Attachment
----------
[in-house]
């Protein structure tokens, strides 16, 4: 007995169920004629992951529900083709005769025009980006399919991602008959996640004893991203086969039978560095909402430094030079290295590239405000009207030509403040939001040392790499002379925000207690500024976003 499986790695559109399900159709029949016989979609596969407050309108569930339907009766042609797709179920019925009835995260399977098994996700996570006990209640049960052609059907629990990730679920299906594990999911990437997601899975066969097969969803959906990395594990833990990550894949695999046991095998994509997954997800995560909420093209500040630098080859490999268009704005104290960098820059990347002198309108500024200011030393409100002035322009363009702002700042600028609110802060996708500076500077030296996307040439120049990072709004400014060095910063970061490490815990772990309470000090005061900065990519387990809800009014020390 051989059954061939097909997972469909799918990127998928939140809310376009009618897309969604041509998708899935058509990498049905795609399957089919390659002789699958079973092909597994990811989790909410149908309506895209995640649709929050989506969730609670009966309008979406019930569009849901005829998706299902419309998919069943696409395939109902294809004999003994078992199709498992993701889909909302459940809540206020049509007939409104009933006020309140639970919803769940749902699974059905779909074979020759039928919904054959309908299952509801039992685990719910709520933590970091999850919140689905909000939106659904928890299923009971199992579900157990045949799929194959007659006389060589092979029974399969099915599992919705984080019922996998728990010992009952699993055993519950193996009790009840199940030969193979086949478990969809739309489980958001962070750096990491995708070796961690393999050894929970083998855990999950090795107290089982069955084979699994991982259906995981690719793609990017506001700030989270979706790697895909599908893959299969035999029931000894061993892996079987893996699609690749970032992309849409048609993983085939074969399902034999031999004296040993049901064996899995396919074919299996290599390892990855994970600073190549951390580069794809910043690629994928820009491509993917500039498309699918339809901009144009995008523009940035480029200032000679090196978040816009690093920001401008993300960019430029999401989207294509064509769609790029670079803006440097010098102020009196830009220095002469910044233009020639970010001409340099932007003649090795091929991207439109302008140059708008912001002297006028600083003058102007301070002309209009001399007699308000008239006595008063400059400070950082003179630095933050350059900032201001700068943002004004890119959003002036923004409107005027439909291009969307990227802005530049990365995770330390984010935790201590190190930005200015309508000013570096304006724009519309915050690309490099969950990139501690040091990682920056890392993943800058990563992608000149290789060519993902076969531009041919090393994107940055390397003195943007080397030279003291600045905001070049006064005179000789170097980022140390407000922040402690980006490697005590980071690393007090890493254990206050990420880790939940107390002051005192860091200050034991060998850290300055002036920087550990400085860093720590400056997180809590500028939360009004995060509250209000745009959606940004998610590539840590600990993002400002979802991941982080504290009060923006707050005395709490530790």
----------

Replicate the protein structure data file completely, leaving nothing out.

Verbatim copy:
[in-house]
């Protein structure tokens, strides 16, 4: 007995169920004629992951529900083709005769025009980006399919991602008959996640004893991203086969039978560095909402430094030079290295590239405000009207030509403040939001040392790499002379925000207690500024976003 499986790695559109399900159709029949016989979609596969407050309108569930339907009766042609797709179920019925009835995260399977098994996700996570006990209640049960052609059907629990990730679920299906594990999911990437997601899975066969097969969803959906990395594990833990990550894949695999046991095998994509997954997800995560909420093209500040630098080859490999268009704005104290960098820059990347002198309108500024200011030393409100002035322009363009702002700042600028609110802060996708500076500077030296996307040439120049990072709004400014060095910063970061490490815990772990309470000090005061900065990519387990809800009014020390 051989059954061939097909997972469909799918990127998928939140809310376009009618897309969604041509998708899935058509990498049905795609399957089919390659002789699958079973092909597994990811989790909410149908309506895209995640649709929050989506969730609670009966309008979406019930569009849901005829998706299902419309998919069943696409395939109902294809004999003994078992199709498992993701889909909302459940809540206020049509007939409104009933006020309140639970919803769940749902699974059905779909074979020759039928919904054959309908299952509801039992685990719910709520933590970091999850919140689905909000939106659904928890299923009971199992579900157990045949799929194959007659006389060589092979029974399969099915599992919705984080019922996998728990010992009952699993055993519950193996009790009840199940030969193979086949478990969809739309489980958001962070750096990491995708070796961690393999050894929970083998855990999950090795107290089982069955084979699994991982259906995981690719793609990017506001700030989270979706790697895909599908893959299969035999029931000894061993892996079987893996699609690749970032992309849409048609993983085939074969399902034999031999004296040993049901064996899995396919074919299996290599390892990855994970600073190549951390580069794809910043690629994928820009491509993917500039498309699918339809901009144009995008523009940035480029200032000679090196978040816009690093920001401008993300960019430029999401989207294509064509769609790029670079803006440097010098102020009196830009220095002469910044233009020639970010001409340099932007003649090795091929991207439109302008140059708008912001002297006028600083003058102007301070002309209009001399007699308000008239006595008063400059400070950082003179630095933050350059900032201001700068943002004004890119959003002036923004409107005027439909291009969307990227802005530049990365995770330390984010935790201590190190930005200015309508000013570096304006724009519309915050690309490099969950990139501690040091990682920056890392993943800058990563992608000149290789060519993902076969531009041919090393994107940055390397003195943007080397030279003291600045905001070049006064005179000789170097980022140390407000922040402690980006490697005590980071690393007090890493254990206050990420880790939940107390002051005192860091200050034991060998850290300055002036920087550990400085860093720590400056997180809590500028939360009004995060509250209000745009959606940004998610590539840590600990993002400002979802991941982080504290009060923006707050005395709490530790």